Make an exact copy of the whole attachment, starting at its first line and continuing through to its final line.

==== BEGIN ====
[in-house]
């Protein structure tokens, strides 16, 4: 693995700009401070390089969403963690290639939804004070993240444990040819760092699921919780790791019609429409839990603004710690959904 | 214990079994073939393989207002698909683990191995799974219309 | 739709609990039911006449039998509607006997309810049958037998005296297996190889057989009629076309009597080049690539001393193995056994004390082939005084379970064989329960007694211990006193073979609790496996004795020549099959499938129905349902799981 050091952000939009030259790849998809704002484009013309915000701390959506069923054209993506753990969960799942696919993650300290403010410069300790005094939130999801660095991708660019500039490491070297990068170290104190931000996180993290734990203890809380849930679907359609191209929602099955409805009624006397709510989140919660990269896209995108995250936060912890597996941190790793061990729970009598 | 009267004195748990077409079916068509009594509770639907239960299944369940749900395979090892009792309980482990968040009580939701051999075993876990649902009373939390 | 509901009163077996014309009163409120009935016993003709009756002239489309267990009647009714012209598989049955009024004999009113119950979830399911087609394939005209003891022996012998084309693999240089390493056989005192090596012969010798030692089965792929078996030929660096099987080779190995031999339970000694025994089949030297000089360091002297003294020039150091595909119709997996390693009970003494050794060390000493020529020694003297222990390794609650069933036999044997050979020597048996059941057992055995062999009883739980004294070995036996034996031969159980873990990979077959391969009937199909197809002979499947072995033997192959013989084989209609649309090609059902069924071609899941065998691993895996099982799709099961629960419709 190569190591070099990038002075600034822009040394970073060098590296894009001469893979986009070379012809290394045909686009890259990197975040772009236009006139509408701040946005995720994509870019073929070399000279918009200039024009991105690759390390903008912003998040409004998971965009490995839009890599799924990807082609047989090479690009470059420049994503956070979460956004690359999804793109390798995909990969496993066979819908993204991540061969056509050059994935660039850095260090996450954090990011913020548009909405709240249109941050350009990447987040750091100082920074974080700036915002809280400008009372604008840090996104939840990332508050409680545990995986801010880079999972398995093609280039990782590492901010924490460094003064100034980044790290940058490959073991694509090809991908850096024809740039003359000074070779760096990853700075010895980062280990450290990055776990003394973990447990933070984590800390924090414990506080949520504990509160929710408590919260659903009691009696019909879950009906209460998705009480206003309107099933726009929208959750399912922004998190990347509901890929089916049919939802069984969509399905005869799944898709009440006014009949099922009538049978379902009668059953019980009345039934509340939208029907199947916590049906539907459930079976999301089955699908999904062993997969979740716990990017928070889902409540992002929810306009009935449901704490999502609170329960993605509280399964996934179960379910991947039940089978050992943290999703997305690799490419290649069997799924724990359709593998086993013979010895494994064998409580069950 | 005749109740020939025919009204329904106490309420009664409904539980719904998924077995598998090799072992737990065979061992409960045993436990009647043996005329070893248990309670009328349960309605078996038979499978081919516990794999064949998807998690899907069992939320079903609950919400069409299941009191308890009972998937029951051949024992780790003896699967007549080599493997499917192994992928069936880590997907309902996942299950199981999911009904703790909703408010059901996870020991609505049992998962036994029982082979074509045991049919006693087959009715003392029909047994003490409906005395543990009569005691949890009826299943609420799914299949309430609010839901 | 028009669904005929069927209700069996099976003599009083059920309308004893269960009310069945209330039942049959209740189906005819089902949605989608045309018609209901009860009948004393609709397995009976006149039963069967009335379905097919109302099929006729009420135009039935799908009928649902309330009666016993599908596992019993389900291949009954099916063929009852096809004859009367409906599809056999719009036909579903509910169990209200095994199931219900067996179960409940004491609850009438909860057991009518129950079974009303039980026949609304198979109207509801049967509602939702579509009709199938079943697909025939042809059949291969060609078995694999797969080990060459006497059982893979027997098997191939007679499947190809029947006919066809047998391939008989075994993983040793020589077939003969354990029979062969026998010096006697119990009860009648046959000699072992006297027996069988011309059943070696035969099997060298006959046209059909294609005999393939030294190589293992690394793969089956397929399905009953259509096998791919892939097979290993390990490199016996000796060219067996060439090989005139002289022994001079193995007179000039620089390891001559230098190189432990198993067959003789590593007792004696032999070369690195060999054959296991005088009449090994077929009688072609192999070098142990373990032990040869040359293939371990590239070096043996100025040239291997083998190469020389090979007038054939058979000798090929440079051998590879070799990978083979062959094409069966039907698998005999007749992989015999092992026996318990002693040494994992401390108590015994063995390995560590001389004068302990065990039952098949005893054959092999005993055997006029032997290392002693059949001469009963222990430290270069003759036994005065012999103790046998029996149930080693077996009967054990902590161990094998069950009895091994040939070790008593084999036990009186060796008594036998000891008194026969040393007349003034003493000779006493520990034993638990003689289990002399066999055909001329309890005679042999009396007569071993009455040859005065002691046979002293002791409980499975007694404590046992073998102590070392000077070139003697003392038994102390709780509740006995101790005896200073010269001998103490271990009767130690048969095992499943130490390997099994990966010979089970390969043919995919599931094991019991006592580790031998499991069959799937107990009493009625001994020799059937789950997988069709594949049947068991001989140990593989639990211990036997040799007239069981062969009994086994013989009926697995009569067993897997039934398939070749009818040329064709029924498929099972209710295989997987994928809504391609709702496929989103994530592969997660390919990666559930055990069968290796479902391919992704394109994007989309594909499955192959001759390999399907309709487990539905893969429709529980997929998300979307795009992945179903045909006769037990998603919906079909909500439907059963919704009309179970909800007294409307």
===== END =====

[in-house]
């Protein structure tokens, strides 16, 4: 693995700009401070390089969403963690290639939804004070993240444990040819760092699921919780790791019609429409839990603004710690959904 | 214990079994073939393989207002698909683990191995799974219309 | 739709609990039911006449039998509607006997309810049958037998005296297996190889057989009629076309009597080049690539001393193995056994004390082939005084379970064989329960007694211990006193073979609790496996004795020549099959499938129905349902799981 050091952000939009030259790849998809704002484009013309915000701390959506069923054209993506753990969960799942696919993650300290403010410069300790005094939130999801660095991708660019500039490491070297990068170290104190931000996180993290734990203890809380849930679907359609191209929602099955409805009624006397709510989140919660990269896209995108995250936060912890597996941190790793061990729970009598 | 009267004195748990077409079916068509009594509770639907239960299944369940749900395979090892009792309980482990968040009580939701051999075993876990649902009373939390 | 509901009163077996014309009163409120009935016993003709009756002239489309267990009647009714012209598989049955009024004999009113119950979830399911087609394939005209003891022996012998084309693999240089390493056989005192090596012969010798030692089965792929078996030929660096099987080779190995031999339970000694025994089949030297000089360091002297003294020039150091595909119709997996390693009970003494050794060390000493020529020694003297222990390794609650069933036999044997050979020597048996059941057992055995062999009883739980004294070995036996034996031969159980873990990979077959391969009937199909197809002979499947072995033997192959013989084989209609649309090609059902069924071609899941065998691993895996099982799709099961629960419709 190569190591070099990038002075600034822009040394970073060098590296894009001469893979986009070379012809290394045909686009890259990197975040772009236009006139509408701040946005995720994509870019073929070399000279918009200039024009991105690759390390903008912003998040409004998971965009490995839009890599799924990807082609047989090479690009470059420049994503956070979460956004690359999804793109390798995909990969496993066979819908993204991540061969056509050059994935660039850095260090996450954090990011913020548009909405709240249109941050350009990447987040750091100082920074974080700036915002809280400008009372604008840090996104939840990332508050409680545990995986801010880079999972398995093609280039990782590492901010924490460094003064100034980044790290940058490959073991694509090809991908850096024809740039003359000074070779760096990853700075010895980062280990450290990055776990003394973990447990933070984590800390924090414990506080949520504990509160929710408590919260659903009691009696019909879950009906209460998705009480206003309107099933726009929208959750399912922004998190990347509901890929089916049919939802069984969509399905005869799944898709009440006014009949099922009538049978379902009668059953019980009345039934509340939208029907199947916590049906539907459930079976999301089955699908999904062993997969979740716990990017928070889902409540992002929810306009009935449901704490999502609170329960993605509280399964996934179960379910991947039940089978050992943290999703997305690799490419290649069997799924724990359709593998086993013979010895494994064998409580069950 | 005749109740020939025919009204329904106490309420009664409904539980719904998924077995598998090799072992737990065979061992409960045993436990009647043996005329070893248990309670009328349960309605078996038979499978081919516990794999064949998807998690899907069992939320079903609950919400069409299941009191308890009972998937029951051949024992780790003896699967007549080599493997499917192994992928069936880590997907309902996942299950199981999911009904703790909703408010059901996870020991609505049992998962036994029982082979074509045991049919006693087959009715003392029909047994003490409906005395543990009569005691949890009826299943609420799914299949309430609010839901 | 028009669904005929069927209700069996099976003599009083059920309308004893269960009310069945209330039942049959209740189906005819089902949605989608045309018609209901009860009948004393609709397995009976006149039963069967009335379905097919109302099929006729009420135009039935799908009928649902309330009666016993599908596992019993389900291949009954099916063929009852096809004859009367409906599809056999719009036909579903509910169990209200095994199931219900067996179960409940004491609850009438909860057991009518129950079974009303039980026949609304198979109207509801049967509602939702579509009709199938079943697909025939042809059949291969060609078995694999797969080990060459006497059982893979027997098997191939007679499947190809029947006919066809047998391939008989075994993983040793020589077939003969354990029979062969026998010096006697119990009860009648046959000699072992006297027996069988011309059943070696035969099997060298006959046209059909294609005999393939030294190589293992690394793969089956397929399905009953259509096998791919892939097979290993390990490199016996000796060219067996060439090989005139002289022994001079193995007179000039620089390891001559230098190189432990198993067959003789590593007792004696032999070369690195060999054959296991005088009449090994077929009688072609192999070098142990373990032990040869040359293939371990590239070096043996100025040239291997083998190469020389090979007038054939058979000798090929440079051998590879070799990978083979062959094409069966039907698998005999007749992989015999092992026996318990002693040494994992401390108590015994063995390995560590001389004068302990065990039952098949005893054959092999005993055997006029032997290392002693059949001469009963222990430290270069003759036994005065012999103790046998029996149930080693077996009967054990902590161990094998069950009895091994040939070790008593084999036990009186060796008594036998000891008194026969040393007349003034003493000779006493520990034993638990003689289990002399066999055909001329309890005679042999009396007569071993009455040859005065002691046979002293002791409980499975007694404590046992073998102590070392000077070139003697003392038994102390709780509740006995101790005896200073010269001998103490271990009767130690048969095992499943130490390997099994990966010979089970390969043919995919599931094991019991006592580790031998499991069959799937107990009493009625001994020799059937789950997988069709594949049947068991001989140990593989639990211990036997040799007239069981062969009994086994013989009926697995009569067993897997039934398939070749009818040329064709029924498929099972209710295989997987994928809504391609709702496929989103994530592969997660390919990666559930055990069968290796479902391919992704394109994007989309594909499955192959001759390999399907309709487990539905893969429709529980997929998300979307795009992945179903045909006769037990998603919906079909909500439907059963919704009309179970909800007294409307």